When Kentucky taxpayer advocate Rand Paul defeated the GOP establishment candidate in last summer’s U.S. Senate primary, the Democrats thought blood was in the water. Clearly an unconventional candidate Paul--the son of legendary libertarian Republican Rep. Ron Paul--was immediately written off by the dominant political establishment as too extreme, too far outside the mainstream of U.S. political thinking to have a shot at winning the general election.
Then something strange happened. Paul’s clear, concise message about the need to reduce the size and scope of the federal government caught on--not just with voters in Kentucky but with voters all across the country.
After an admittedly rocky start, in November of 2009 Paul started to open up a lead in the polls--a lead he has maintained to this day. The latest Pollster.com average has Paul with a 47.3 percent to 40.6 percent lead over his opponent, state Attorney General Jack Conway--with the trend lines making it look like Paul is just barely beginning to put the race away.
The Democrats’ last best hope seemed to be to recreate Paul’s image as an angry spoilsport. “A debate filled with unabashed personal attacks concluded Sunday night with Republican Rand Paul briskly brushing past Democrat Jack Conway, refusing to shake the hand of an opponent who raised questions about his religious beliefs,” the Lexington Herald-Leader’s Jack Brammer wrote at the start of his column following the fourth of the five debates scheduled between the two candidates.
Except that headlines are deceiving. The reason for the animosity is an ad Conway currently has on the air that questions Paul’s religious beliefs. And the consensus seems to be that Conway is the one in the wrong.
The National Republican Senatorial Committee sent to reporters Tuesday a collection of political and media comments about the ad that is, in a word, devastating. Among those worth noting:
The Louisville Courier-Journal notes that political analysts view Conway’s ad as an act of desperation as he trails Dr. Paul in public polls. Political analysts said Monday that Jack Conway’s television ad about Rand Paul’s involvement with a secret society while in college--an ad that prompted angry exchanges during a debate Sunday--indicates Conway believes he is still behind and must use unconventional attacks to catch up.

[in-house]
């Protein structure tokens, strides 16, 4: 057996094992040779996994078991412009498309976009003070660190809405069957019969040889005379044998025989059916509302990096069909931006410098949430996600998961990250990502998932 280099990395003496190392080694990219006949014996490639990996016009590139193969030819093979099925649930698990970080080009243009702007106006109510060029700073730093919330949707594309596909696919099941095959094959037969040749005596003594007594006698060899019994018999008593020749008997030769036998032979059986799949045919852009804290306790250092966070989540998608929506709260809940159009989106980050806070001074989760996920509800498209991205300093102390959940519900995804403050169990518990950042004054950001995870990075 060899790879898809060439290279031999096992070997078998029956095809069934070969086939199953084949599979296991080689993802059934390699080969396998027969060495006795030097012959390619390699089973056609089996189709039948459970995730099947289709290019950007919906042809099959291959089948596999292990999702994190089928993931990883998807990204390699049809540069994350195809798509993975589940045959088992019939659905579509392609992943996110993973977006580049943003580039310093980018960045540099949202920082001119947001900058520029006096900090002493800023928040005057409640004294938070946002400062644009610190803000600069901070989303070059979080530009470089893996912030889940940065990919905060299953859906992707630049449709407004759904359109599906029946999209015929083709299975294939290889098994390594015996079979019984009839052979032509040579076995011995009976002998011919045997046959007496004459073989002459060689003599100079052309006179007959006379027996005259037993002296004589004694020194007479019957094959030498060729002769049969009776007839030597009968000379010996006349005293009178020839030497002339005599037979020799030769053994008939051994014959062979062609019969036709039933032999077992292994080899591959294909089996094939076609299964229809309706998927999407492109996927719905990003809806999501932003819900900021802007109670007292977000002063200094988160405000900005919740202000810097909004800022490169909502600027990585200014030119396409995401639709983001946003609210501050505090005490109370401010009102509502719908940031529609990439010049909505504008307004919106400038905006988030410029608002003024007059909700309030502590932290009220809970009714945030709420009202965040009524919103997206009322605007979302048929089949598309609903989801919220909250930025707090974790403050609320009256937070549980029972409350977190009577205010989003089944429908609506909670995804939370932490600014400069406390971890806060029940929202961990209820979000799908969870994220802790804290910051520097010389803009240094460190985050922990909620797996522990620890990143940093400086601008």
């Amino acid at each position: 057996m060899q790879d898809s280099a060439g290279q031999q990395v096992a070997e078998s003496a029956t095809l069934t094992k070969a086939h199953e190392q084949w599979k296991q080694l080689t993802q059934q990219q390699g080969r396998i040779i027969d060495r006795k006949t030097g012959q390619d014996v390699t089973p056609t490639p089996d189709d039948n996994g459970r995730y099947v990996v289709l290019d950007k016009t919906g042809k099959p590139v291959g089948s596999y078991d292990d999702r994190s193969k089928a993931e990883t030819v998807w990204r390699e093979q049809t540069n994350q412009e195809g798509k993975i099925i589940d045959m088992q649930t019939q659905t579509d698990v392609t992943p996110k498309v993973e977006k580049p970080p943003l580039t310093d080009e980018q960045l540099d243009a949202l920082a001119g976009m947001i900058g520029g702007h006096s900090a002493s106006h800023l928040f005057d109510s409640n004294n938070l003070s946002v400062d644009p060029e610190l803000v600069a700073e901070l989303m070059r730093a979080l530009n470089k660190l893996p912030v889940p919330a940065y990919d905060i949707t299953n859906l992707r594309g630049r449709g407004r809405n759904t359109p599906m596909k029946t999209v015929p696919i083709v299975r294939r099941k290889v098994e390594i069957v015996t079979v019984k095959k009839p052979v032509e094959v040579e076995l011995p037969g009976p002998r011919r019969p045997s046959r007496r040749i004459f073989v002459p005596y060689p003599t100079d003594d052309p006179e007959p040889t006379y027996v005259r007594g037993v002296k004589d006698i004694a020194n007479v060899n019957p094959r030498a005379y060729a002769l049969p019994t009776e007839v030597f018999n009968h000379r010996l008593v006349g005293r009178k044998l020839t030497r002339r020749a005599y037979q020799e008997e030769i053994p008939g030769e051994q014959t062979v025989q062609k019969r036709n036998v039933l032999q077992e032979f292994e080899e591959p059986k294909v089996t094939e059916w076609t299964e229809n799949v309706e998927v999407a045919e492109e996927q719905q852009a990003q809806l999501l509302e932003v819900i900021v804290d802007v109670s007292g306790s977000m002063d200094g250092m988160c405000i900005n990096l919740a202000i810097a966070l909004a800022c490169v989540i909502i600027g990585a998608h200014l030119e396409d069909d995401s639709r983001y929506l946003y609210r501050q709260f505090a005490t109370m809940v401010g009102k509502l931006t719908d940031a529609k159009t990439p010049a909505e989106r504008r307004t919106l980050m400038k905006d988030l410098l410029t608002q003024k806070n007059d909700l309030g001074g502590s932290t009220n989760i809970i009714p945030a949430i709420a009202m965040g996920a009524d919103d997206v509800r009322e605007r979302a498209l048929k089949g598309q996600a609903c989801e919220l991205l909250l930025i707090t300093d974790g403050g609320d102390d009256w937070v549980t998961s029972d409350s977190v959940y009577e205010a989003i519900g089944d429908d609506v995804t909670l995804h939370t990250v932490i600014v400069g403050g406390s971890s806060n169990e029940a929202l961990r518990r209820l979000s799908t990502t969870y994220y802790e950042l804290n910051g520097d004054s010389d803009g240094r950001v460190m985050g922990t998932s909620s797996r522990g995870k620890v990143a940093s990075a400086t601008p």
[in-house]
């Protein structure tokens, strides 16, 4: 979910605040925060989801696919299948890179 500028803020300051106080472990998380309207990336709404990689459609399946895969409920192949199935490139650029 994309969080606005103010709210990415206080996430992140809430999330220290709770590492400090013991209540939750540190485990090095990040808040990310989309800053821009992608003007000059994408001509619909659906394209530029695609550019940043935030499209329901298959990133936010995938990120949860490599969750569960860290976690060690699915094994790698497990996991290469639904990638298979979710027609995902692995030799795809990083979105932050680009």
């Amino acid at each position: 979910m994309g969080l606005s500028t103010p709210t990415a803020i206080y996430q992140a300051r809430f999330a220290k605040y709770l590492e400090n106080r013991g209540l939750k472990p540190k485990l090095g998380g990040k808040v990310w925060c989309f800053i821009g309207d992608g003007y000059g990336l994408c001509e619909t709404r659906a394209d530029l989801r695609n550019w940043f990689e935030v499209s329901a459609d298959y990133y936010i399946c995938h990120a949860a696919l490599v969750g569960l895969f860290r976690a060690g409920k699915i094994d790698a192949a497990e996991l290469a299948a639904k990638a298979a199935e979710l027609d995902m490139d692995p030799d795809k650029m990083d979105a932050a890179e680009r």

Jonathan Chait, a blogger with the New Republic, called the Conway ad “the ugliest, most illiberal political ad of the year.” He also wrote that “the trouble with Conway's ad is that it comes perilously close to saying that non-belief in Christianity is a disqualification for public office. That's a pretty sickening premise for a Democratic campaign.”
Jennifer Duffy, a senior editor with the nonpartisan Cook Political Report, said running an ad that has to do with an opponent’s religious views can be perilous. “I think it’s a gamble,” she said. “But obviously one that they felt they had to take.”
“The most despicable ad of the year.” “The ugliest, most illiberal political ad of the year.” Even the reliably liberal Chris Matthews of MSNBC gave Conway grief for the ad, saying, as the NRSC put it, “it was pretty flimsy for a candidate to base his entire campaign on an anonymous source making allegations of questionable, but not necessarily illegal, behavior that is three decades old--and asked, to no clear answer, whether Conway ever did anything out of line while in college.”
These are not the kinds of words a candidate who is running behind in what was supposed to be a winnable race needs to hear in the closing days of an election. It also shows just how desperate the Democrats may be to keep the Senate from getting close. The latest polls have it on the edge, ready to tip one way or the other.